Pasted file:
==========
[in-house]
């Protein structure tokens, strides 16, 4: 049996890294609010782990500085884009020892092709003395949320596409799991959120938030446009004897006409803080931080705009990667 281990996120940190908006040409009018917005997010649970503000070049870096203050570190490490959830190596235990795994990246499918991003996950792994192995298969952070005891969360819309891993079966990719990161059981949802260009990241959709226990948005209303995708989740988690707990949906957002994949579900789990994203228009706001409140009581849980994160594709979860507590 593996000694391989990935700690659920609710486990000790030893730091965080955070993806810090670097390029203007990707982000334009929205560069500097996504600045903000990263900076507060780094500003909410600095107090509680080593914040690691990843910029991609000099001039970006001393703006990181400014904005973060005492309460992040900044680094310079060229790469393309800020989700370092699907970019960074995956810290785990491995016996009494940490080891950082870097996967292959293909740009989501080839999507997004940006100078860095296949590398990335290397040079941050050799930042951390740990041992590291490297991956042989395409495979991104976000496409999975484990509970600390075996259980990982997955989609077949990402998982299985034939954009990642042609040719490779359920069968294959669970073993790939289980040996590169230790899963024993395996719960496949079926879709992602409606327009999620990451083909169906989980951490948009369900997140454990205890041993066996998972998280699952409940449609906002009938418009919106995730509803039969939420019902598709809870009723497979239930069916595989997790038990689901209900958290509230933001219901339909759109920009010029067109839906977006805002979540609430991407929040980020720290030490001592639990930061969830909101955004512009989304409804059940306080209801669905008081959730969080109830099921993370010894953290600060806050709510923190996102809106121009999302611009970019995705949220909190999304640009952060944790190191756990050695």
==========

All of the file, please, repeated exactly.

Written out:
[in-house]
């Protein structure tokens, strides 16, 4: 049996890294609010782990500085884009020892092709003395949320596409799991959120938030446009004897006409803080931080705009990667 281990996120940190908006040409009018917005997010649970503000070049870096203050570190490490959830190596235990795994990246499918991003996950792994192995298969952070005891969360819309891993079966990719990161059981949802260009990241959709226990948005209303995708989740988690707990949906957002994949579900789990994203228009706001409140009581849980994160594709979860507590 593996000694391989990935700690659920609710486990000790030893730091965080955070993806810090670097390029203007990707982000334009929205560069500097996504600045903000990263900076507060780094500003909410600095107090509680080593914040690691990843910029991609000099001039970006001393703006990181400014904005973060005492309460992040900044680094310079060229790469393309800020989700370092699907970019960074995956810290785990491995016996009494940490080891950082870097996967292959293909740009989501080839999507997004940006100078860095296949590398990335290397040079941050050799930042951390740990041992590291490297991956042989395409495979991104976000496409999975484990509970600390075996259980990982997955989609077949990402998982299985034939954009990642042609040719490779359920069968294959669970073993790939289980040996590169230790899963024993395996719960496949079926879709992602409606327009999620990451083909169906989980951490948009369900997140454990205890041993066996998972998280699952409940449609906002009938418009919106995730509803039969939420019902598709809870009723497979239930069916595989997790038990689901209900958290509230933001219901339909759109920009010029067109839906977006805002979540609430991407929040980020720290030490001592639990930061969830909101955004512009989304409804059940306080209801669905008081959730969080109830099921993370010894953290600060806050709510923190996102809106121009999302611009970019995705949220909190999304640009952060944790190191756990050695």